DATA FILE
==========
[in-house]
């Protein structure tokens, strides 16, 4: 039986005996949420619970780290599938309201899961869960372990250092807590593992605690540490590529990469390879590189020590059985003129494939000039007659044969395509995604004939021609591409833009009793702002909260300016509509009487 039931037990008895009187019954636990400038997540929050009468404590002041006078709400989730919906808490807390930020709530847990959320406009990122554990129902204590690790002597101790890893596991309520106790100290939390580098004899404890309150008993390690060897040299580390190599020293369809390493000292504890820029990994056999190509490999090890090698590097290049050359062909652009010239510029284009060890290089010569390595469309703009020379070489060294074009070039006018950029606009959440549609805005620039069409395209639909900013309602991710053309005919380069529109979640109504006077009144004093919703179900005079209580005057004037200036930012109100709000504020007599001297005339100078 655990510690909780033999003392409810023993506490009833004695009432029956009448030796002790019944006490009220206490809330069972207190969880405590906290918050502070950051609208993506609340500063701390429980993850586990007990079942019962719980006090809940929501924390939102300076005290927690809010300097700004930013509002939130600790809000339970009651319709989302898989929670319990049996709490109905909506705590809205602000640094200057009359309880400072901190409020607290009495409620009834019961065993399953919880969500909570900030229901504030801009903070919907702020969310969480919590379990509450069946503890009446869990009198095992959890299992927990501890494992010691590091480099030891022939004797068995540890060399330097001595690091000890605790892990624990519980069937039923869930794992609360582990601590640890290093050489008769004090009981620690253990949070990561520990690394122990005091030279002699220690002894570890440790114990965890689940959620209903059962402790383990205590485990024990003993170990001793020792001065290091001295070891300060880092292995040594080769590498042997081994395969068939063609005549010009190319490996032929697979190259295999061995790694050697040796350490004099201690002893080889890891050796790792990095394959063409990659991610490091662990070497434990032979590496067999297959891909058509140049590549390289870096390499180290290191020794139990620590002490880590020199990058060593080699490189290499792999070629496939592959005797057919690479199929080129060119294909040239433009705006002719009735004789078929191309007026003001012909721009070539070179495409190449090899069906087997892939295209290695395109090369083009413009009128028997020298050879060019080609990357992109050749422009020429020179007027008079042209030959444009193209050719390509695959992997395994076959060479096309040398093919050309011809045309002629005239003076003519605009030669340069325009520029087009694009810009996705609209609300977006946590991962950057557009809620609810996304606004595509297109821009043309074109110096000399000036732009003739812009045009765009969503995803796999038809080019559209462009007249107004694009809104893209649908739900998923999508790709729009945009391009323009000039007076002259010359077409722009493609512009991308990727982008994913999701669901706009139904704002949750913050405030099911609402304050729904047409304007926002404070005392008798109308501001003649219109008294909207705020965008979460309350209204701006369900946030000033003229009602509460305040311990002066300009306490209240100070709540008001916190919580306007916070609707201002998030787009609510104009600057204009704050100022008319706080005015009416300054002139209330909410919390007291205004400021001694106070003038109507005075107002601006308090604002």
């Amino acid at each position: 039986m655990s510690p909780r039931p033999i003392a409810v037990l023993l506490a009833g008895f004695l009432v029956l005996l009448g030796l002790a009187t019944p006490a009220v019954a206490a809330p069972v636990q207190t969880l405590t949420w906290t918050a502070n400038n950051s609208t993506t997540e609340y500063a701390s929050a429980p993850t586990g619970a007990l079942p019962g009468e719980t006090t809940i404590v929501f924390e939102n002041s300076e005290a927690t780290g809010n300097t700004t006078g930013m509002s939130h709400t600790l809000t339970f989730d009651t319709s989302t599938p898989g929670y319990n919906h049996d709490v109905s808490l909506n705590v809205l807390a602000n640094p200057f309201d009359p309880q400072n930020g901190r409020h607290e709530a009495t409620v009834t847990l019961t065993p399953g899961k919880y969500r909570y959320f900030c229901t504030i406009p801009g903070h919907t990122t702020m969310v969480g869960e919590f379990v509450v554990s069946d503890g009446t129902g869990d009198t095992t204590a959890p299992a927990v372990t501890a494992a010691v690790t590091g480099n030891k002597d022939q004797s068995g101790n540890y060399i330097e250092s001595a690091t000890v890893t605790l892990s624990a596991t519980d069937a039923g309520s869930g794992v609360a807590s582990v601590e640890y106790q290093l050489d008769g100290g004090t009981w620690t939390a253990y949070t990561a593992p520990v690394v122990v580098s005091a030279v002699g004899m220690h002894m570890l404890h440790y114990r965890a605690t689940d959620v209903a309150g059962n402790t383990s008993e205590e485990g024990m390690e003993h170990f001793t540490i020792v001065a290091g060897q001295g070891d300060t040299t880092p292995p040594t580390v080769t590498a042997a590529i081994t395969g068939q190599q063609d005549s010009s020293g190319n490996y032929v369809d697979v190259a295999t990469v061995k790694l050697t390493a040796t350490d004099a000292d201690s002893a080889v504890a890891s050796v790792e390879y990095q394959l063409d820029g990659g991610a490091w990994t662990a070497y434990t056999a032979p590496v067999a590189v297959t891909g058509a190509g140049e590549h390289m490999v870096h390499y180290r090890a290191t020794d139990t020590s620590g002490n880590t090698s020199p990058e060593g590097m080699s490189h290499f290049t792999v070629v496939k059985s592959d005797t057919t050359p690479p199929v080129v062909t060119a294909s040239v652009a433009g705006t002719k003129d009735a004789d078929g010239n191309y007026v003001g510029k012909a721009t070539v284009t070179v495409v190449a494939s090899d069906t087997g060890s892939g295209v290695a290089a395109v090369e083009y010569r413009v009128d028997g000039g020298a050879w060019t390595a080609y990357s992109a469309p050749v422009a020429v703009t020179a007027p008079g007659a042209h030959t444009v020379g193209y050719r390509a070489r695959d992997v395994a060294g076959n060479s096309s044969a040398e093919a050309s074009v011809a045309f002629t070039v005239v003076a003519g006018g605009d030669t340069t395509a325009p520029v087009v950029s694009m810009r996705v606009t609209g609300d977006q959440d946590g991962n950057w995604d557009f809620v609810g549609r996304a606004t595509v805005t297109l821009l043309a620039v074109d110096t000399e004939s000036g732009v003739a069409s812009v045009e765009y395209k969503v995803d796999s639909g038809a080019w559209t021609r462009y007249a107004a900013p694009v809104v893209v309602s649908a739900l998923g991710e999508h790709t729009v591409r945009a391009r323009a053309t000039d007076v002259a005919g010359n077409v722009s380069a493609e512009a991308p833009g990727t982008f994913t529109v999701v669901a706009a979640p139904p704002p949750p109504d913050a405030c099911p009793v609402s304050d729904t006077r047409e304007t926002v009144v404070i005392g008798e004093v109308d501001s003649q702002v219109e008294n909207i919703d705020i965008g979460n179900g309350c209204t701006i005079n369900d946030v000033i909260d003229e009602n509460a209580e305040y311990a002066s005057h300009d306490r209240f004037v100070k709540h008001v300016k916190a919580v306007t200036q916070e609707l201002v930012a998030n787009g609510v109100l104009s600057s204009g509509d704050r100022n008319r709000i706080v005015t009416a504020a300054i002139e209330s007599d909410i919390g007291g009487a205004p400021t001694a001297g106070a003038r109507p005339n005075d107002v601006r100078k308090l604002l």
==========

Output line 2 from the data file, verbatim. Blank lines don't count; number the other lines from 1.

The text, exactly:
């Protein structure tokens, strides 16, 4: 039986005996949420619970780290599938309201899961869960372990250092807590593992605690540490590529990469390879590189020590059985003129494939000039007659044969395509995604004939021609591409833009009793702002909260300016509509009487 039931037990008895009187019954636990400038997540929050009468404590002041006078709400989730919906808490807390930020709530847990959320406009990122554990129902204590690790002597101790890893596991309520106790100290939390580098004899404890309150008993390690060897040299580390190599020293369809390493000292504890820029990994056999190509490999090890090698590097290049050359062909652009010239510029284009060890290089010569390595469309703009020379070489060294074009070039006018950029606009959440549609805005620039069409395209639909900013309602991710053309005919380069529109979640109504006077009144004093919703179900005079209580005057004037200036930012109100709000504020007599001297005339100078 655990510690909780033999003392409810023993506490009833004695009432029956009448030796002790019944006490009220206490809330069972207190969880405590906290918050502070950051609208993506609340500063701390429980993850586990007990079942019962719980006090809940929501924390939102300076005290927690809010300097700004930013509002939130600790809000339970009651319709989302898989929670319990049996709490109905909506705590809205602000640094200057009359309880400072901190409020607290009495409620009834019961065993399953919880969500909570900030229901504030801009903070919907702020969310969480919590379990509450069946503890009446869990009198095992959890299992927990501890494992010691590091480099030891022939004797068995540890060399330097001595690091000890605790892990624990519980069937039923869930794992609360582990601590640890290093050489008769004090009981620690253990949070990561520990690394122990005091030279002699220690002894570890440790114990965890689940959620209903059962402790383990205590485990024990003993170990001793020792001065290091001295070891300060880092292995040594080769590498042997081994395969068939063609005549010009190319490996032929697979190259295999061995790694050697040796350490004099201690002893080889890891050796790792990095394959063409990659991610490091662990070497434990032979590496067999297959891909058509140049590549390289870096390499180290290191020794139990620590002490880590020199990058060593080699490189290499792999070629496939592959005797057919690479199929080129060119294909040239433009705006002719009735004789078929191309007026003001012909721009070539070179495409190449090899069906087997892939295209290695395109090369083009413009009128028997020298050879060019080609990357992109050749422009020429020179007027008079042209030959444009193209050719390509695959992997395994076959060479096309040398093919050309011809045309002629005239003076003519605009030669340069325009520029087009694009810009996705609209609300977006946590991962950057557009809620609810996304606004595509297109821009043309074109110096000399000036732009003739812009045009765009969503995803796999038809080019559209462009007249107004694009809104893209649908739900998923999508790709729009945009391009323009000039007076002259010359077409722009493609512009991308990727982008994913999701669901706009139904704002949750913050405030099911609402304050729904047409304007926002404070005392008798109308501001003649219109008294909207705020965008979460309350209204701006369900946030000033003229009602509460305040311990002066300009306490209240100070709540008001916190919580306007916070609707201002998030787009609510104009600057204009704050100022008319706080005015009416300054002139209330909410919390007291205004400021001694106070003038109507005075107002601006308090604002």